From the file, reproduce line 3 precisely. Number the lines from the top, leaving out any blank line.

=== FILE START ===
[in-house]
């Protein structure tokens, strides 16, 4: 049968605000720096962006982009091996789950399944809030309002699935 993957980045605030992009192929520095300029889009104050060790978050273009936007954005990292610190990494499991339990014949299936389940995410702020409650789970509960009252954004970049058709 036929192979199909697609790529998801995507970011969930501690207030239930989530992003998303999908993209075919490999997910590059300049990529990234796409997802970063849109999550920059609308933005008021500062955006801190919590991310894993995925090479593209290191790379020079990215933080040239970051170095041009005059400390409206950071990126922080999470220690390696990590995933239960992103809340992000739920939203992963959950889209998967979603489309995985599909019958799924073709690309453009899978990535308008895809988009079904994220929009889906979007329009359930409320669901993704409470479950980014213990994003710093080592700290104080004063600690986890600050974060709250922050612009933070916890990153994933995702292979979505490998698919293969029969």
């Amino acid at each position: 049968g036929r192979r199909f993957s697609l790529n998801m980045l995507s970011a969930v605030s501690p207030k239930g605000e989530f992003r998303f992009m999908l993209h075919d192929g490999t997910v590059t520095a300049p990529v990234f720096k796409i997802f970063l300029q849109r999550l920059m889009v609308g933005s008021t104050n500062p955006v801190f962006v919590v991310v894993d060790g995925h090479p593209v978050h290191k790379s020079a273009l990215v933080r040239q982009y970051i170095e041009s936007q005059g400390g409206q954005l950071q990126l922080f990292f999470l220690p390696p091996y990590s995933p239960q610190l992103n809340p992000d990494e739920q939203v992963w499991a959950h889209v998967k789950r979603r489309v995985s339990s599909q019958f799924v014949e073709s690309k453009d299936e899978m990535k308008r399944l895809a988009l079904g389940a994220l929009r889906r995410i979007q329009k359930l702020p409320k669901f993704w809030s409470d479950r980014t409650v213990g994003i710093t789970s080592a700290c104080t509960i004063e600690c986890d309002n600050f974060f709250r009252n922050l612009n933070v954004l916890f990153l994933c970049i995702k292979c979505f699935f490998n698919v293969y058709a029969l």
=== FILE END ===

């Amino acid at each position: 049968g036929r192979r199909f993957s697609l790529n998801m980045l995507s970011a969930v605030s501690p207030k239930g605000e989530f992003r998303f992009m999908l993209h075919d192929g490999t997910v590059t520095a300049p990529v990234f720096k796409i997802f970063l300029q849109r999550l920059m889009v609308g933005s008021t104050n500062p955006v801190f962006v919590v991310v894993d060790g995925h090479p593209v978050h290191k790379s020079a273009l990215v933080r040239q982009y970051i170095e041009s936007q005059g400390g409206q954005l950071q990126l922080f990292f999470l220690p390696p091996y990590s995933p239960q610190l992103n809340p992000d990494e739920q939203v992963w499991a959950h889209v998967k789950r979603r489309v995985s339990s599909q019958f799924v014949e073709s690309k453009d299936e899978m990535k308008r399944l895809a988009l079904g389940a994220l929009r889906r995410i979007q329009k359930l702020p409320k669901f993704w809030s409470d479950r980014t409650v213990g994003i710093t789970s080592a700290c104080t509960i004063e600690c986890d309002n600050f974060f709250r009252n922050l612009n933070v954004l916890f990153l994933c970049i995702k292979c979505f699935f490998n698919v293969y058709a029969l």